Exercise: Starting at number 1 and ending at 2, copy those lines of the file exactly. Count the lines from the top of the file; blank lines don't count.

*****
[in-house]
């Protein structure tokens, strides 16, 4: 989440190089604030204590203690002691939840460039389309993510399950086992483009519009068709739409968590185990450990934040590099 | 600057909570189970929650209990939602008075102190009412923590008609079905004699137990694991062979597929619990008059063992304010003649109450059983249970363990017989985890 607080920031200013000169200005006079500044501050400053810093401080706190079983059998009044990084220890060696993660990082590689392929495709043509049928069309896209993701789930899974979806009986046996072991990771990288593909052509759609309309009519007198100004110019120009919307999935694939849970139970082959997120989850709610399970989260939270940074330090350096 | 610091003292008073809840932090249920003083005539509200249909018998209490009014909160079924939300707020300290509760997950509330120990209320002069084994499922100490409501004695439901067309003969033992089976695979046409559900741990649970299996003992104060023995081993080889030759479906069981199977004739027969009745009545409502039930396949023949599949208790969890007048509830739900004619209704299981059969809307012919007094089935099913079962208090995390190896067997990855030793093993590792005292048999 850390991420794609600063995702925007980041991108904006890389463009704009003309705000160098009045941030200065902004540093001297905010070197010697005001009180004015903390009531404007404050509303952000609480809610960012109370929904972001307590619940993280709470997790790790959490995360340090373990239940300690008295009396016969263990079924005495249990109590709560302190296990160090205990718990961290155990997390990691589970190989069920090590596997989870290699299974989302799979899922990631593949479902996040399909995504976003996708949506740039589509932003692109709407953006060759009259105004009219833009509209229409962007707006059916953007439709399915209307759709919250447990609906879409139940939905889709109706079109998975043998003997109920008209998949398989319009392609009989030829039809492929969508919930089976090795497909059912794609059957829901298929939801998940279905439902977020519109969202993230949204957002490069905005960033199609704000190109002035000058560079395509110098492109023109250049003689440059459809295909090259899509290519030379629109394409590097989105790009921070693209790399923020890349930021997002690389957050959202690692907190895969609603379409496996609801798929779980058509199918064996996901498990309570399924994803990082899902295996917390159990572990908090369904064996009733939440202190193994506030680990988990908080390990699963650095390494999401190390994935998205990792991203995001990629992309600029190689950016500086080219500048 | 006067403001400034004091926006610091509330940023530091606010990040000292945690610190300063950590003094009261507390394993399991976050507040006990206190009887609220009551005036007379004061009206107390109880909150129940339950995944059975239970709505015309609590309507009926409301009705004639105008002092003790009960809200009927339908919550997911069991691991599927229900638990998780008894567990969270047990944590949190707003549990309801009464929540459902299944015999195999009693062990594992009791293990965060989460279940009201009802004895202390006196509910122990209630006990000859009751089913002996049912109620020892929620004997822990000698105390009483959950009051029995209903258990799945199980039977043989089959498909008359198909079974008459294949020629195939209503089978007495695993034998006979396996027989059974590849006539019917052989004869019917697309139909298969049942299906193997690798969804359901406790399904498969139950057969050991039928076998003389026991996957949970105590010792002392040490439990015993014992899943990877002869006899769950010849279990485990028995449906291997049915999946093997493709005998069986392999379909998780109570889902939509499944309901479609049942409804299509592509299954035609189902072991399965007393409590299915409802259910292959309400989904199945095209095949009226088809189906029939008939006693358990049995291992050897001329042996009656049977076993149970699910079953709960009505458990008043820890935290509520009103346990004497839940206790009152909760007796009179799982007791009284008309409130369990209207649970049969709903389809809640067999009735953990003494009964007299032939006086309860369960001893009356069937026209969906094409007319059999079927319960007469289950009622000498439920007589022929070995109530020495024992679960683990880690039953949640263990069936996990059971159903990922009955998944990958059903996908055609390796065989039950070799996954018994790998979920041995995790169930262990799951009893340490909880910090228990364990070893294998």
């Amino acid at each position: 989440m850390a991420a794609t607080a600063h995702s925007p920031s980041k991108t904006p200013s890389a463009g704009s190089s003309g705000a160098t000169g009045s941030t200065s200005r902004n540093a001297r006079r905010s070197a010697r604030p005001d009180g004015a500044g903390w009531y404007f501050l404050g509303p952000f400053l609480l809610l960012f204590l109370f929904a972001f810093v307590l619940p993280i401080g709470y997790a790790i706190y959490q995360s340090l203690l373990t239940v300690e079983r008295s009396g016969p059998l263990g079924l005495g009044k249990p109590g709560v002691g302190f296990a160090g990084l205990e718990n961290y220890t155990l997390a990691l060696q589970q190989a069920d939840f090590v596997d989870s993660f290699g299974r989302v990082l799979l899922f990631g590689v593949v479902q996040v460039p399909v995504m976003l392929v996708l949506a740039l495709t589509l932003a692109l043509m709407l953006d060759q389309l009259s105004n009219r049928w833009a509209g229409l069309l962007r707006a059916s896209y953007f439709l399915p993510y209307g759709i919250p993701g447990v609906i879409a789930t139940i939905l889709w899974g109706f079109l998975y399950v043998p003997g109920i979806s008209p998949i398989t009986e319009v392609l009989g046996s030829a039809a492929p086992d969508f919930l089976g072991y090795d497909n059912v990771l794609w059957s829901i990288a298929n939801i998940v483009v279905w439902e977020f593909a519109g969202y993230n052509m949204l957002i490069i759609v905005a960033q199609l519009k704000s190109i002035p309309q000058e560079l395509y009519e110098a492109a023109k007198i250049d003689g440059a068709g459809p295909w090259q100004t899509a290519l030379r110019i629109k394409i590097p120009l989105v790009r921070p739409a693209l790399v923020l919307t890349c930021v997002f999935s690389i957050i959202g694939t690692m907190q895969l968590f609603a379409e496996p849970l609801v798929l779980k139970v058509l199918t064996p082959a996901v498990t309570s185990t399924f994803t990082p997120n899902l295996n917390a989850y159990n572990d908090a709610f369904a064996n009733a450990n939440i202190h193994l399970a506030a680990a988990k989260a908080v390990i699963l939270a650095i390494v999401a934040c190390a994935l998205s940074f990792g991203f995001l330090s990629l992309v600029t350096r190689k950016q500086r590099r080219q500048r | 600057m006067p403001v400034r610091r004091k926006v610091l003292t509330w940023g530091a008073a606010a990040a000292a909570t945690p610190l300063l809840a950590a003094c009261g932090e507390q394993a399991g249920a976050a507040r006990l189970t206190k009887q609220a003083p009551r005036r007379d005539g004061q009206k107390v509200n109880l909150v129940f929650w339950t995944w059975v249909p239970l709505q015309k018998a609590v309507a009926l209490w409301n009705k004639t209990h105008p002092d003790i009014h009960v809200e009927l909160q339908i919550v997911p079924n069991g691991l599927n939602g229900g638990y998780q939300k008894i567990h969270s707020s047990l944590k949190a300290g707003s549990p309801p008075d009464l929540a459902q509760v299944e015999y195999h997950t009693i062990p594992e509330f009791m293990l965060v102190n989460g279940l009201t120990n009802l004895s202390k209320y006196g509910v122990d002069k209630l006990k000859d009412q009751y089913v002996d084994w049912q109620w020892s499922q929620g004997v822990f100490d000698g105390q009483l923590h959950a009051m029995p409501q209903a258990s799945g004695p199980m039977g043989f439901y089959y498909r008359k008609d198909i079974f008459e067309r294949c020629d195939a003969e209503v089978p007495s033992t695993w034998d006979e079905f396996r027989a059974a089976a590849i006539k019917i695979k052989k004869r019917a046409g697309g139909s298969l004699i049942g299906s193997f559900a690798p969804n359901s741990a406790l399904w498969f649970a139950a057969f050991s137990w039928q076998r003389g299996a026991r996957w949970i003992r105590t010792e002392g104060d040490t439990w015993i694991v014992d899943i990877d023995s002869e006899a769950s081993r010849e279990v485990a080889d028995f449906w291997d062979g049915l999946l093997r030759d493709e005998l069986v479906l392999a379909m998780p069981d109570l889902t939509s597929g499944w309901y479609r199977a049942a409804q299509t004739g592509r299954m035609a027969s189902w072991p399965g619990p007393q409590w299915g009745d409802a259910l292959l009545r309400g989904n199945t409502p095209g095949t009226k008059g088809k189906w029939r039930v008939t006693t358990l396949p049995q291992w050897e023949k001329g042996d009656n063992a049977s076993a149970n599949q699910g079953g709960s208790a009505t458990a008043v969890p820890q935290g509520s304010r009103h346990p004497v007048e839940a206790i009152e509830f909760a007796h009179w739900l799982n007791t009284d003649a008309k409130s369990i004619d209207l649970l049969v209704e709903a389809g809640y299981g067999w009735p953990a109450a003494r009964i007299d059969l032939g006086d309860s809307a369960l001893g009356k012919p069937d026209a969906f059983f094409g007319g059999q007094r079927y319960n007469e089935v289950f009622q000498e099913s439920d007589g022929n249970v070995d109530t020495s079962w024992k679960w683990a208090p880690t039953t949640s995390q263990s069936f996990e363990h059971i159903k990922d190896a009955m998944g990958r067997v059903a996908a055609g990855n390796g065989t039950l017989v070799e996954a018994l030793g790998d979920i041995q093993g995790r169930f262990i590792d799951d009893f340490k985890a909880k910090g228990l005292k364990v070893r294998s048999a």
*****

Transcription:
[in-house]
């Protein structure tokens, strides 16, 4: 989440190089604030204590203690002691939840460039389309993510399950086992483009519009068709739409968590185990450990934040590099 | 600057909570189970929650209990939602008075102190009412923590008609079905004699137990694991062979597929619990008059063992304010003649109450059983249970363990017989985890 607080920031200013000169200005006079500044501050400053810093401080706190079983059998009044990084220890060696993660990082590689392929495709043509049928069309896209993701789930899974979806009986046996072991990771990288593909052509759609309309009519007198100004110019120009919307999935694939849970139970082959997120989850709610399970989260939270940074330090350096 | 610091003292008073809840932090249920003083005539509200249909018998209490009014909160079924939300707020300290509760997950509330120990209320002069084994499922100490409501004695439901067309003969033992089976695979046409559900741990649970299996003992104060023995081993080889030759479906069981199977004739027969009745009545409502039930396949023949599949208790969890007048509830739900004619209704299981059969809307012919007094089935099913079962208090995390190896067997990855030793093993590792005292048999 850390991420794609600063995702925007980041991108904006890389463009704009003309705000160098009045941030200065902004540093001297905010070197010697005001009180004015903390009531404007404050509303952000609480809610960012109370929904972001307590619940993280709470997790790790959490995360340090373990239940300690008295009396016969263990079924005495249990109590709560302190296990160090205990718990961290155990997390990691589970190989069920090590596997989870290699299974989302799979899922990631593949479902996040399909995504976003996708949506740039589509932003692109709407953006060759009259105004009219833009509209229409962007707006059916953007439709399915209307759709919250447990609906879409139940939905889709109706079109998975043998003997109920008209998949398989319009392609009989030829039809492929969508919930089976090795497909059912794609059957829901298929939801998940279905439902977020519109969202993230949204957002490069905005960033199609704000190109002035000058560079395509110098492109023109250049003689440059459809295909090259899509290519030379629109394409590097989105790009921070693209790399923020890349930021997002690389957050959202690692907190895969609603379409496996609801798929779980058509199918064996996901498990309570399924994803990082899902295996917390159990572990908090369904064996009733939440202190193994506030680990988990908080390990699963650095390494999401190390994935998205990792991203995001990629992309600029190689950016500086080219500048 | 006067403001400034004091926006610091509330940023530091606010990040000292945690610190300063950590003094009261507390394993399991976050507040006990206190009887609220009551005036007379004061009206107390109880909150129940339950995944059975239970709505015309609590309507009926409301009705004639105008002092003790009960809200009927339908919550997911069991691991599927229900638990998780008894567990969270047990944590949190707003549990309801009464929540459902299944015999195999009693062990594992009791293990965060989460279940009201009802004895202390006196509910122990209630006990000859009751089913002996049912109620020892929620004997822990000698105390009483959950009051029995209903258990799945199980039977043989089959498909008359198909079974008459294949020629195939209503089978007495695993034998006979396996027989059974590849006539019917052989004869019917697309139909298969049942299906193997690798969804359901406790399904498969139950057969050991039928076998003389026991996957949970105590010792002392040490439990015993014992899943990877002869006899769950010849279990485990028995449906291997049915999946093997493709005998069986392999379909998780109570889902939509499944309901479609049942409804299509592509299954035609189902072991399965007393409590299915409802259910292959309400989904199945095209095949009226088809189906029939008939006693358990049995291992050897001329042996009656049977076993149970699910079953709960009505458990008043820890935290509520009103346990004497839940206790009152909760007796009179799982007791009284008309409130369990209207649970049969709903389809809640067999009735953990003494009964007299032939006086309860369960001893009356069937026209969906094409007319059999079927319960007469289950009622000498439920007589022929070995109530020495024992679960683990880690039953949640263990069936996990059971159903990922009955998944990958059903996908055609390796065989039950070799996954018994790998979920041995995790169930262990799951009893340490909880910090228990364990070893294998």